Health

Success can be an addiction

The Atlantic reports that though success isn’t a conventional medical addiction, it has addictive properties for many people. Praise stimulates the neurotransmitter dopamine, which is connected to addictive behaviors. Success addiction is known to have a negative effect on human relationships. People choose to travel for business on anniversaries, and they miss their children’s important milestones while working long hours. Some even decide to focus on their careers and forgo marriage.

Many scholars, such as the psychologist Barbara Killinger, have found that people are willing to overwork to keep getting "hits" of success at the expense of their well-being. They shelve a much-needed rest from work and time with family and friends until after a project, or a promotion, but that day never arrives.

Forest bathing stress away

National Geographic answers the question: what is forest bathing? The term emerged in Japan in the 1980s as a physiological and psychological exercise called shinrin-yoku. It can mean “forest bathing” or “taking in the forest atmosphere”. The purpose was to offer an ecological antidote to tech-boom burnout and to inspire residents to reconnect with the country’s forests.

The Japanese quickly embraced this form of ecotherapy. In the 1990s, researchers began studying the physiological benefits of forest bathing, providing the science to support the idea that time spent surrounded by nature is good for us. The concept at the heart of shinrin-yoku is not new. Many cultures around the world have long recognized the importance of the natural world to human health.

Visuals: Fruit & Veggie consumption

People’s diets have varied considerably around the world, and have often been dictated by geography, the types of crops that the land can sustain and animals that dominate the ecosystem. However, with advances in technology and globalization, billions of people can now eat all sorts of fruits and vegetables out of season, as well as exotic, imported meats.

Take a look at the two maps below and discuss what you see with your teacher.

Nonprofit business: Clean the World

One night at a hotel in 2009, tech executive Shawn Seipler thought about how many bars of soap guests use for a night and then leave. He called the front desk to find out what they did with the used soap and learned that they just throw it away. In the U.S. alone, hotels throw out about 3.3 million bars of soap every day.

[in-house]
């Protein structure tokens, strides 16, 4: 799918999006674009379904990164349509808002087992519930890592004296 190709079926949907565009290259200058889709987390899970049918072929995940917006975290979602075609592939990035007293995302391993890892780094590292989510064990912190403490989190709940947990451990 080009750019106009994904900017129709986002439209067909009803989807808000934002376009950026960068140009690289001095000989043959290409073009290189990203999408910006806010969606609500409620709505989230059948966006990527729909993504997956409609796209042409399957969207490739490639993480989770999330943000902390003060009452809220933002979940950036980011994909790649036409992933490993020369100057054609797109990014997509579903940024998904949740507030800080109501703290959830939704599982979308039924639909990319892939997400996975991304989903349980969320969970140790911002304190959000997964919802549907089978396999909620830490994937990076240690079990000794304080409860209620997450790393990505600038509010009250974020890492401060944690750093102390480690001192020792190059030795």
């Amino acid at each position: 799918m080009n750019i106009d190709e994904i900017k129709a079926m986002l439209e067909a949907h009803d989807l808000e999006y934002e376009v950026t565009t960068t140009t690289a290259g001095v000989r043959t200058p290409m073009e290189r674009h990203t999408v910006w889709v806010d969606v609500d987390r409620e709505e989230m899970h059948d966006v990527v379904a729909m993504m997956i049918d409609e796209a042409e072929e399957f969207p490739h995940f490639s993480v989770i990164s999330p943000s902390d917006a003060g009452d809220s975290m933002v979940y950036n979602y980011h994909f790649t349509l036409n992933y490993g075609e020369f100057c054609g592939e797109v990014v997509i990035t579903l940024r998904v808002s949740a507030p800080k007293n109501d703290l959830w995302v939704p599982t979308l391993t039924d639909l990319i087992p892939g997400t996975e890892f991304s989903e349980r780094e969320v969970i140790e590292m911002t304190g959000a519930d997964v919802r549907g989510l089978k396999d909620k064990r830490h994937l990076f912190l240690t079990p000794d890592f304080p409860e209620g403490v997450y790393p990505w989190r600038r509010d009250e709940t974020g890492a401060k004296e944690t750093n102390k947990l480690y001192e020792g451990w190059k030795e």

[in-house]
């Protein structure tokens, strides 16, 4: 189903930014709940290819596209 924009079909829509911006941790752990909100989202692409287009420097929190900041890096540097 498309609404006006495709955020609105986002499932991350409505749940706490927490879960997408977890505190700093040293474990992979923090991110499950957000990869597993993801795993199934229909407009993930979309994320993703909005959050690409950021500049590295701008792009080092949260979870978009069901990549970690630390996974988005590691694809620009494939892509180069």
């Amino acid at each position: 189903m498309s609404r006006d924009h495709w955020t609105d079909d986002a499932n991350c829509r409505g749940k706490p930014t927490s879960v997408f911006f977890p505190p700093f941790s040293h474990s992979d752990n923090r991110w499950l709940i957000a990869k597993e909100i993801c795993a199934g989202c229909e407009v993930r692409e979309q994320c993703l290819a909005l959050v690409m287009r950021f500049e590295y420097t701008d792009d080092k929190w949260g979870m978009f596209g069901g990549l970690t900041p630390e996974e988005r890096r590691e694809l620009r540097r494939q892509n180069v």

So, Seipler started Clean the World, a nonprofit that recycles soap, in his garage. He quickly discovered that major hotel chains, airlines, cruise companies and casinos were happy to pay him to take their waste. The business has since grown into a $750k production facility in Orlando, Florida, with branch operations around the world.

Invisible disabilities at work

It is easy to see that someone in a wheelchair has a disability, and workplaces are becoming much better at making accommodations for them. But what about people whose disability doesn't show? Chronic illnesses like heart disease, lupus, or diabetes aren't visible to others. Neither are mental illnesses like depression or anxiety. Because of this, it's much more difficult for these workers to get the support they need.

Visuals: average height increases

People today are taller, on average, than their ancestors 100 years ago. This is true for every country in the world.

The data shown below is based on a global study. It reports mean height for adults by year of birth, from 1896 to 1996; in other words, people who had reached their eighteenth birthday from 1914 to 2014.

Please look at the graph and discuss it with your teacher.

Visuals: Cigarette sales in the US

Around 18 billion cigarettes are sold around the world every day. In the United States alone, it is estimated that cigarette-related healthcare costs exceed USD $300 billion per year. However, the sale of cigarettes in the US has had an interesting history over the past century.

Please have a look at the chart below and discuss what you see with your teacher.

Do you know how to rest?

Our society has taught people to always work hard. People are learning how to be more productive, but they also have the idea that they should always be busy. These people think "busy" and "productive" are the same thing. When these people finally rest, they feel bad. They think they are lazy. They might even work until they break down from tiredness. 

American psychotherapist Sarah McLaughlin says 70% of visits to the doctor are because of stress-related issues. She suggests people start taking care of ourselves as much as we try to achieve tasks. She says that we need to think more realistically about ourselves, “If this task does not get done today, it does not mean I have failed. It just means that I will get to it tomorrow.”

Here are some pieces of advice from two psychotherapists, McLaughlin and Pantha Saidipour, on how to forget about work before resting: